I congratulate another student upon the successful completion of
the Creative Communications program.
the Creative Communications program.
In stand-up comedy, its common for comedians to make a room full of people fall off of their chairs with laughter, but still feel that the night was a horrible failure because "that one guy in the audience" never cracked a smile.
And so it is with teaching.
Every teacher wants to make the subject matter come to life for all of his or her students, to have a rich and safe learning environment, and to see that translate into success once they've graduated. If I've said it once, I've said it a thousand times: "My success is my students' success."
Like every teacher, when I started teaching, my first thought was, "How do you teach again?" Literally, I couldn't remember a single thing about teaching from any of my teachers in any of my classes ever. Let's call it "educational amnesia."
So, I tried to remember the teachers who I liked. What did they do? No matter how I tried, all I remembered about them were vague pictures, like: "Mr. Harrington was funny." Or "Mrs. McCartney was weird." Or "Mrs. Abbott hugged me before I left for summer vacation."
It's true: all that students tend to remember about their instructors is the overriding personality trait in the classroom; OK, and the one time the instructor "loses it" on someone, because it is so out of character.
That jerk at the front of the classroom
So, that's the good news: students don't remember what you teach, they remember you. The bad news is: what if students remember you as being a jerk?
It happens, and if you don't believe me, just visit Rate Your Professor and look up...anyone. Yes, it's true: every single instructor on planet Earth connects and doesn't connect with students in the classroom. And, yes, the students who don't like you are more vocal than the students who do. Damn humans and their "nature."
(By the way, the first rule of the Internet also holds for Rate Your Professor: never search your own name.)
A couple of years ago, a friend was drumming up business for our Fringe Festival play in the Exchange District. He came across a group of young men, and offered them a Playbill.
"Who's in the play?" they asked.
My friend named everyone.
"Naw, that Kenton Larsen is an asshole," said one of them, a former CreComm student, who - despite our shared taste in music - never much cared for my insistence that he come to class on time.
"Well, you tell him that he's tardy!" isn't much of a retort and unbecoming of a teacher. So I only thought it.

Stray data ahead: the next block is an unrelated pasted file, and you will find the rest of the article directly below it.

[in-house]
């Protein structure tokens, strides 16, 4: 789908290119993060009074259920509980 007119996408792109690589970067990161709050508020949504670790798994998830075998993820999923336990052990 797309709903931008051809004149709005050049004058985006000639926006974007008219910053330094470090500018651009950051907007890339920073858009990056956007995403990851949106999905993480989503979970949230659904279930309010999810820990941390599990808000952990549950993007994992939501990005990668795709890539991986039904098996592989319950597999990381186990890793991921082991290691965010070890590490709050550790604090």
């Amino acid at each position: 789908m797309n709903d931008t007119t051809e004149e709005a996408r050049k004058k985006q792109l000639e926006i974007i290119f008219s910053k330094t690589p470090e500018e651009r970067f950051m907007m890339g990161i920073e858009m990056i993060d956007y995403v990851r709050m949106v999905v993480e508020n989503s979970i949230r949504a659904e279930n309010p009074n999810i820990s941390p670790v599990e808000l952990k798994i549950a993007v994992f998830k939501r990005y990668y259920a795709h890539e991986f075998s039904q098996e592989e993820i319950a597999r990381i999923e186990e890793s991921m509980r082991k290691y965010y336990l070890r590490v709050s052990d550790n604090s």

The "comedian's dilemma"
This is a problem that seems to happen every year: in each class, you love and are loved by a vast majority of students. You are not loved back by a couple.
Should teachers be satisfied with this ratio, or should we be like comedians, wondering why we didn't get through to everyone? Was it the material? Was it the delivery? Was it something else that I couldn't observe?
At the very least, I think instructors should look for patterns and make connections between these students whenever possible - the better to address the problem in future years.
For me, the characteristics of the students I lose along the way almost always include people who, on paper, look a lot like me (an interest in music and comedy, for instance), but who also want to "change the rules" of school rather than abide by them.
I used to think that these students were out to sabotage the class, but I've since learned that it's actually a common student typology: the people who would rather complain about the unfair rules than change their behavior.
To students with this typology, I must indeed seem like a jerk. I love all of the things they love, and yet I still give them a hard time about late assignments and attendance. What's my problem, anyway?
There's someone for everyone
A couple of years ago, I had a student who fit this typology to the T.
He once made faces at me throughout an entire class after I told him I expected him to come to every class on time. He ignored all of "the rules" for drawing a storyboard, skipping audio and visual cues altogether. He got angry and agitated when I gave him a six out of 10, which I thought was pretty generous.
It all came to a head toward the last week of school, when he accused me of not responding to an e-mail. He pulled out a piece of paper, and I noted that he'd spelled my name wrong, which would explain why I'd never received it. I thought I proved my point, and he thought that made me a bigger jerk.
Earlier this year, I was waiting in line at Tim Hortons, when the same student (now a grad) walked into the school. I thought, "Oh, no, here we go again." To my surprise, he walked up to another teacher and warmly greeted him and shook his hand.
I guess everybody has somebody, on Earth, in Heaven, and in the classroom.
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